time, lower costs are likely to produce higher returns.”
Such a mix of index funds and actively managed funds may be especially appropriate if you’re an employer responsible for crafting a company savings plan. “We sponsor a 401(k) plan for our employees,” says Joseph A. Williams, 60, president of Target Group, a human resources consulting firm in Chicago. “When we selected funds for employees to choose from, we emphasized conservative funds likely to produce long-term growth.” Selections here include Vanguard 500 Index Fund, which tracks the S&P 500, and T. Rowe Price International Stock Fund, which has performed very well over the past 15 years.
DIVERSIFY, PART ONE: GROWTH VS. VALUE
After investors have bought shares in domestic and large core international funds, they can add actively managed funds to their portfolios, according to Parr. “I prefer funds that have had the same manager or managers for a lengthy time period,” he says. “I also like to see funds that have performed well within their category. It’s not fair to compare a small-cap value fund to a large-cap growth fund, but some small-cap value funds have done better than others.”
As your portfolio grows, Parr says, more funds can be added, keeping the emphasis on stock funds for long-term growth. “You don’t need many funds, no more than six to eight altogether. Try for a mix of growth and value funds because you don’t know which style will be in favor in any given year.” Case in point: while growth funds clobbered value funds in 1998 and 1999, in 1997, large value funds outperformed large growth funds 26.8% to 25.6%, according to Morningstar.
For the growth side of an investor’s portfolio, among the funds Parr recommends to clients is Vanguard U.S. Growth Fund, which specializes in large U.S. companies. “It’s not flashy but it has been consistent.” Indeed, the fund had only one down year in the 1990s (it lost 1.45% in 1993) and returned more than 22% in seven out of the last 11 years. On the value side, Parr says that Weitz Partners Value Fund “has consistently topped its peers.” According to Morningstar, it ranks among the top 6% of all funds for three-, five-, 10-, and 15-year returns. (Although this fund has an official minimum investment of $100,000, it is available through several mutual fund “supermarkets”-including Fidelity, Schwab, and Waterhouse-for as little as $2,000.)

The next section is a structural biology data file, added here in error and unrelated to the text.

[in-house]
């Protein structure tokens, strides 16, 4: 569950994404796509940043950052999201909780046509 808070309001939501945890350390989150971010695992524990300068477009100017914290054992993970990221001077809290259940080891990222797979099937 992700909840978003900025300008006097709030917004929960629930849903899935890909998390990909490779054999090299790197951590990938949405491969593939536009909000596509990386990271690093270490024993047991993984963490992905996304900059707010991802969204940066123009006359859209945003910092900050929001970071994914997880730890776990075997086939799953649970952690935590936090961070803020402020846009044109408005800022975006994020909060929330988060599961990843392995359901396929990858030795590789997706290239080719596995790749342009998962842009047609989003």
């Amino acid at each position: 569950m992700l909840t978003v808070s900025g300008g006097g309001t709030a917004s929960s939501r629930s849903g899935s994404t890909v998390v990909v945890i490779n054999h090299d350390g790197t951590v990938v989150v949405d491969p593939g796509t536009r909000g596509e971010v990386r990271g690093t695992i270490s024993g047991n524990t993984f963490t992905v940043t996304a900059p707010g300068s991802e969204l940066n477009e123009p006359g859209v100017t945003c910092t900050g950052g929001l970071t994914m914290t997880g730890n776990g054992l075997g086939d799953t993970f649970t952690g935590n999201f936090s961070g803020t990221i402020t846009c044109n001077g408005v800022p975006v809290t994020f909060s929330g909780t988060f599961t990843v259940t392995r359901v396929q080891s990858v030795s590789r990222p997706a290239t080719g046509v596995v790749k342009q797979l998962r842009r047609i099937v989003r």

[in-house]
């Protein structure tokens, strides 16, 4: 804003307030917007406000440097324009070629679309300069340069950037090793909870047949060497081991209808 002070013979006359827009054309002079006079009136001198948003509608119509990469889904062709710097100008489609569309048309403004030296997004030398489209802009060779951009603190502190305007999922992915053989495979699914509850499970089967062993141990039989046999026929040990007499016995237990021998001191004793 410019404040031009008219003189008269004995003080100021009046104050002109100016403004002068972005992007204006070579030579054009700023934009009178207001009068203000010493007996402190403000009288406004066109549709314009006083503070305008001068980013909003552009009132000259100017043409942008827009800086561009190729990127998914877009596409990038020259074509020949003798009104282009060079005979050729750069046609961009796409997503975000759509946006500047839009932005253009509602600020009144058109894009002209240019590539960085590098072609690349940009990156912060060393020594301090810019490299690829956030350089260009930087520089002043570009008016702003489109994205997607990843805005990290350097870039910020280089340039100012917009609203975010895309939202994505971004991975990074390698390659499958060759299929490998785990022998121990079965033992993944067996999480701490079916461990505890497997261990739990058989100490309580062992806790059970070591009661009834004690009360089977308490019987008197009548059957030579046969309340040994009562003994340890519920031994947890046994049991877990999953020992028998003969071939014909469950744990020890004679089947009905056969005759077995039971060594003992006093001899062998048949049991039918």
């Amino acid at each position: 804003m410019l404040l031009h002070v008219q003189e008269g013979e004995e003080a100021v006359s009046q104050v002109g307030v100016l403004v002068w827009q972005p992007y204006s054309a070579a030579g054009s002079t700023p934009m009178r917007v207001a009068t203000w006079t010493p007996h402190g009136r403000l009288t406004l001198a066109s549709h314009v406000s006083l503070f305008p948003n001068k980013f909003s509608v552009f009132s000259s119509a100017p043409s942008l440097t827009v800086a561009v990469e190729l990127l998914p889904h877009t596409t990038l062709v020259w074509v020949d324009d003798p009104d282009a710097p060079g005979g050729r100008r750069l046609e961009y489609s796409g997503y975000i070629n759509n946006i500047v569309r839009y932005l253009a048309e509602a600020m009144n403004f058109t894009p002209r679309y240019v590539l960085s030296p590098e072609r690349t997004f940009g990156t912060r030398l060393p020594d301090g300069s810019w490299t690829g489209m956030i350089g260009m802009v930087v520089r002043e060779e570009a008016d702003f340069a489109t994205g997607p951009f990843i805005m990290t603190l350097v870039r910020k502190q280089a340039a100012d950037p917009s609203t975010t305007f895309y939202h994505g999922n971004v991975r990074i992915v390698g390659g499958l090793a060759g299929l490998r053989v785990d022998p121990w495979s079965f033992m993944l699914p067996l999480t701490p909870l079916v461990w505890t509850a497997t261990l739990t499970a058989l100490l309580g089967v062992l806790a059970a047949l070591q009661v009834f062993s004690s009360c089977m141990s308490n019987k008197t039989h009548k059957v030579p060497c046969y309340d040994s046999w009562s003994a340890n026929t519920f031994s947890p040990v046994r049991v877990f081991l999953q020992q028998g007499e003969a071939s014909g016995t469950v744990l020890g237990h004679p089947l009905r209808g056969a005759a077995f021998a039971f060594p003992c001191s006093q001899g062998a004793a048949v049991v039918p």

Brian Korb, a financial planner with LifePlan Financial Group in Dayton, Ohio, is such a believer in a balance between growth and value funds that he has been advising clients to move from leading market sectors to laggards, a strategy he’ll continue in 2000. “We’re cutting back on large growth funds, which have gained,” he says, “and putting some of that money into small value funds, which have struggled. Although rebalancing into small value stocks didn’t help in 1999, we did benefit by increasing our commitment to small growth stocks, international stocks and natural resources, all of which did very well in 1999.”
Why is Korb so willing to